The other thing I wanted to see at the Bancroft was the manuscript of Bidwell’s 1877 dictation for Hubert Howe Bancroft, in which Bidwell recounts his experiences during his 1841 journey to California, the Mexican War, and the Gold Rush. I had looked at it on microfilm, but the microfilm is hard to read and doesn’t copy very well. So I wanted to see the original and check a couple pages.
It turns out that there is a transcript of the manuscript, so I requested a photocopy, and it came in the mail today. The transcript does contain some errors, but as long as you keep that in mind, it is certainly easier to read than the microfilm.
Here is an interesting excerpt:
Here Bidwell stopped dictating and told me [the scribe S. S. Boynton] the story of his return to Marsh’s ranch. He said Marsh was dead and gone and he didn’t know that it was best to tell the real facts in all instances. [At the time of dictation Marsh had been dead for 21 years, but Bidwell may have felt it was improper to speak ill of the dead.]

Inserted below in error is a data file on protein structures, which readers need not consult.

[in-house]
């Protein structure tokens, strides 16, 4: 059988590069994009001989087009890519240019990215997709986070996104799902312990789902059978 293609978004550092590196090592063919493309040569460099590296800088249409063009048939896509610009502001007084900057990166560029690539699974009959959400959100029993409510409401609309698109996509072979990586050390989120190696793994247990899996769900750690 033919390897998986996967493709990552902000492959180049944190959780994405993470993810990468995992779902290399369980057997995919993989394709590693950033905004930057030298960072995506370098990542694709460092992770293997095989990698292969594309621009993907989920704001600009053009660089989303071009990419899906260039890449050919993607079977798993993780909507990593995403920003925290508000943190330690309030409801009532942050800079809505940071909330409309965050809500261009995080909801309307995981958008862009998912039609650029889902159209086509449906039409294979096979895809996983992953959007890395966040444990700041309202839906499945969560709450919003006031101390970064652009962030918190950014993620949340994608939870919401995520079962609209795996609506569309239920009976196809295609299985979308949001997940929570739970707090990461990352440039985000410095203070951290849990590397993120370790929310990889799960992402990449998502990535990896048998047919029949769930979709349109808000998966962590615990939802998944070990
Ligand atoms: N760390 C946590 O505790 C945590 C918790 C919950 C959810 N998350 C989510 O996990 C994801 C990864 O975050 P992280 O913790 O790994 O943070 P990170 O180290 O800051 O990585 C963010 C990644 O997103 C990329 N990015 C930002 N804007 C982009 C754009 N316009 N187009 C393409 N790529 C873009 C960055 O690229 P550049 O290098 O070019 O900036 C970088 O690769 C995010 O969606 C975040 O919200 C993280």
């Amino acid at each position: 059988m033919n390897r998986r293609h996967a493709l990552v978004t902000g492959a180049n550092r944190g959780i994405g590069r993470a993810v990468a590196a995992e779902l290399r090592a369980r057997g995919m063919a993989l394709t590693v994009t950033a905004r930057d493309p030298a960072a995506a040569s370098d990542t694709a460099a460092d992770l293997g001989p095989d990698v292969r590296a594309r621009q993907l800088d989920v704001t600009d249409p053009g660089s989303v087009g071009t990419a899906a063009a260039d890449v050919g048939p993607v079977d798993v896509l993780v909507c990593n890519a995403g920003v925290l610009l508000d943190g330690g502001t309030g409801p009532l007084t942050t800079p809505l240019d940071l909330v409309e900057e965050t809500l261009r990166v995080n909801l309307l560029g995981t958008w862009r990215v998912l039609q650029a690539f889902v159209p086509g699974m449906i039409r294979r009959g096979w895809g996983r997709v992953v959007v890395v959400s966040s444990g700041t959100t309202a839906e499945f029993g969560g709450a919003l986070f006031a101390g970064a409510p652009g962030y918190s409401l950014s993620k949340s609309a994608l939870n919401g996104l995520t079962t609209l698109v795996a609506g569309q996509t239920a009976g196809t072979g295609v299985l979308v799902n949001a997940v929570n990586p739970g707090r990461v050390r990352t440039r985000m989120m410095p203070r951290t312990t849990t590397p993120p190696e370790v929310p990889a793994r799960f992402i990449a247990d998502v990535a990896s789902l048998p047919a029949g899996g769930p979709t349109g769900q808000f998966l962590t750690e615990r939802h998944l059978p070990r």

As he told it to me he returned to the place wet, tired, and hungry [and] told Marsh he must stay all night but could start for Sutter’s next day. Marsh received him very coldly, gave him a piece of dried beef saying his cook was sick. While cooking the meat on the coals Marsh’s cook carried in the Doctor’s supper consisting of antelope meat, beans, tortillas, etc. Bidwell expressed deep feeling about Marsh but refused to let me take any more notes. (p. 43)
No wonder Marsh’s treatment still rankled after all those years! After Bidwell’s arduous trek over the Sierra Nevada, a trip to San Jose where he spent three days in jail, and his return to Marsh’s ranch in the November rains, Marsh’s insensitive behavior and callous lies were like a slap in the face to Bidwell. It’s no surprise that when he sent news of his trip back to friends in Missouri, he called Marsh “the meanest man in California.”